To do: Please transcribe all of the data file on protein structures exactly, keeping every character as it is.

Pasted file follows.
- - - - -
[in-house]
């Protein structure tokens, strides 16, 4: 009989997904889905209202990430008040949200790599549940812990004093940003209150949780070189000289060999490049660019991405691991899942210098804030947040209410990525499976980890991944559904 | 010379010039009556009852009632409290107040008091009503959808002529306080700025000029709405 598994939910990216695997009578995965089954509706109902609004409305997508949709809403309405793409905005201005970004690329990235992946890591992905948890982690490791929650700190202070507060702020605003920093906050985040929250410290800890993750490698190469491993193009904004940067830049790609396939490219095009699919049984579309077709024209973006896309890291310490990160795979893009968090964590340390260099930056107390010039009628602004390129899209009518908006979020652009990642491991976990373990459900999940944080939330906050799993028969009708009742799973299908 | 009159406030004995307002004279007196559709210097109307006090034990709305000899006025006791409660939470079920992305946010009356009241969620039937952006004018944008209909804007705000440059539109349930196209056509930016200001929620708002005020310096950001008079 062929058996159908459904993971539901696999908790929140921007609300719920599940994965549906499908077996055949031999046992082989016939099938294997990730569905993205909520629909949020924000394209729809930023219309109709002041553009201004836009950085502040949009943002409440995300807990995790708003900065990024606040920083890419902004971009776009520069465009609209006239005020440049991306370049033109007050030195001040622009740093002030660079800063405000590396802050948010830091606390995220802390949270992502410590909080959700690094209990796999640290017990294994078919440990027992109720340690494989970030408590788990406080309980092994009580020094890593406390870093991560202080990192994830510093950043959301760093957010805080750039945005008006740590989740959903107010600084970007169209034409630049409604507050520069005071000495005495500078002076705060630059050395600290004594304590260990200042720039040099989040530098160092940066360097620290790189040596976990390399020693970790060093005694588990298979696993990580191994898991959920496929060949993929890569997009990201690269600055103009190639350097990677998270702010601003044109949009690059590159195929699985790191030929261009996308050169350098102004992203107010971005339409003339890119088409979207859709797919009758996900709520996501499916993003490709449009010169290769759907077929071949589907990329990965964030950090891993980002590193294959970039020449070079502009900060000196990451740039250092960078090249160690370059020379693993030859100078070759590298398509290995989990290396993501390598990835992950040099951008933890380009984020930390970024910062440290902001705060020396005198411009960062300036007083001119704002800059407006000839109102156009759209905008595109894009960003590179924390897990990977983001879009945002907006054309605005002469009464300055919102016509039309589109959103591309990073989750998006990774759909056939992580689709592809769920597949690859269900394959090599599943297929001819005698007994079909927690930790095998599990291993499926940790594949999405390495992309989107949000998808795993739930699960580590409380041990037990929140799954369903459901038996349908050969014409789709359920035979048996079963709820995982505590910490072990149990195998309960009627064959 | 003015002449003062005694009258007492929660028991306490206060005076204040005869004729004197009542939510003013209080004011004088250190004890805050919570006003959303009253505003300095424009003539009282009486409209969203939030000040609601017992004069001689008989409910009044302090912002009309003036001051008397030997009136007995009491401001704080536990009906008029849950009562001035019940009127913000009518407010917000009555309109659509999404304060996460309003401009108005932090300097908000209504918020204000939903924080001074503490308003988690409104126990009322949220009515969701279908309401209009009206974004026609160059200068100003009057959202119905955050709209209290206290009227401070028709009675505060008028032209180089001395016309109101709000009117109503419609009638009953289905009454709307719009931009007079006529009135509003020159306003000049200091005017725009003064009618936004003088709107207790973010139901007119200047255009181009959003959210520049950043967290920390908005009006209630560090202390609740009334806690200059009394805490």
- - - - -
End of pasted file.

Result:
[in-house]
């Protein structure tokens, strides 16, 4: 009989997904889905209202990430008040949200790599549940812990004093940003209150949780070189000289060999490049660019991405691991899942210098804030947040209410990525499976980890991944559904 | 010379010039009556009852009632409290107040008091009503959808002529306080700025000029709405 598994939910990216695997009578995965089954509706109902609004409305997508949709809403309405793409905005201005970004690329990235992946890591992905948890982690490791929650700190202070507060702020605003920093906050985040929250410290800890993750490698190469491993193009904004940067830049790609396939490219095009699919049984579309077709024209973006896309890291310490990160795979893009968090964590340390260099930056107390010039009628602004390129899209009518908006979020652009990642491991976990373990459900999940944080939330906050799993028969009708009742799973299908 | 009159406030004995307002004279007196559709210097109307006090034990709305000899006025006791409660939470079920992305946010009356009241969620039937952006004018944008209909804007705000440059539109349930196209056509930016200001929620708002005020310096950001008079 062929058996159908459904993971539901696999908790929140921007609300719920599940994965549906499908077996055949031999046992082989016939099938294997990730569905993205909520629909949020924000394209729809930023219309109709002041553009201004836009950085502040949009943002409440995300807990995790708003900065990024606040920083890419902004971009776009520069465009609209006239005020440049991306370049033109007050030195001040622009740093002030660079800063405000590396802050948010830091606390995220802390949270992502410590909080959700690094209990796999640290017990294994078919440990027992109720340690494989970030408590788990406080309980092994009580020094890593406390870093991560202080990192994830510093950043959301760093957010805080750039945005008006740590989740959903107010600084970007169209034409630049409604507050520069005071000495005495500078002076705060630059050395600290004594304590260990200042720039040099989040530098160092940066360097620290790189040596976990390399020693970790060093005694588990298979696993990580191994898991959920496929060949993929890569997009990201690269600055103009190639350097990677998270702010601003044109949009690059590159195929699985790191030929261009996308050169350098102004992203107010971005339409003339890119088409979207859709797919009758996900709520996501499916993003490709449009010169290769759907077929071949589907990329990965964030950090891993980002590193294959970039020449070079502009900060000196990451740039250092960078090249160690370059020379693993030859100078070759590298398509290995989990290396993501390598990835992950040099951008933890380009984020930390970024910062440290902001705060020396005198411009960062300036007083001119704002800059407006000839109102156009759209905008595109894009960003590179924390897990990977983001879009945002907006054309605005002469009464300055919102016509039309589109959103591309990073989750998006990774759909056939992580689709592809769920597949690859269900394959090599599943297929001819005698007994079909927690930790095998599990291993499926940790594949999405390495992309989107949000998808795993739930699960580590409380041990037990929140799954369903459901038996349908050969014409789709359920035979048996079963709820995982505590910490072990149990195998309960009627064959 | 003015002449003062005694009258007492929660028991306490206060005076204040005869004729004197009542939510003013209080004011004088250190004890805050919570006003959303009253505003300095424009003539009282009486409209969203939030000040609601017992004069001689008989409910009044302090912002009309003036001051008397030997009136007995009491401001704080536990009906008029849950009562001035019940009127913000009518407010917000009555309109659509999404304060996460309003401009108005932090300097908000209504918020204000939903924080001074503490308003988690409104126990009322949220009515969701279908309401209009009206974004026609160059200068100003009057959202119905955050709209209290206290009227401070028709009675505060008028032209180089001395016309109101709000009117109503419609009638009953289905009454709307719009931009007079006529009135509003020159306003000049200091005017725009003064009618936004003088709107207790973010139901007119200047255009181009959003959210520049950043967290920390908005009006209630560090202390609740009334806690200059009394805490």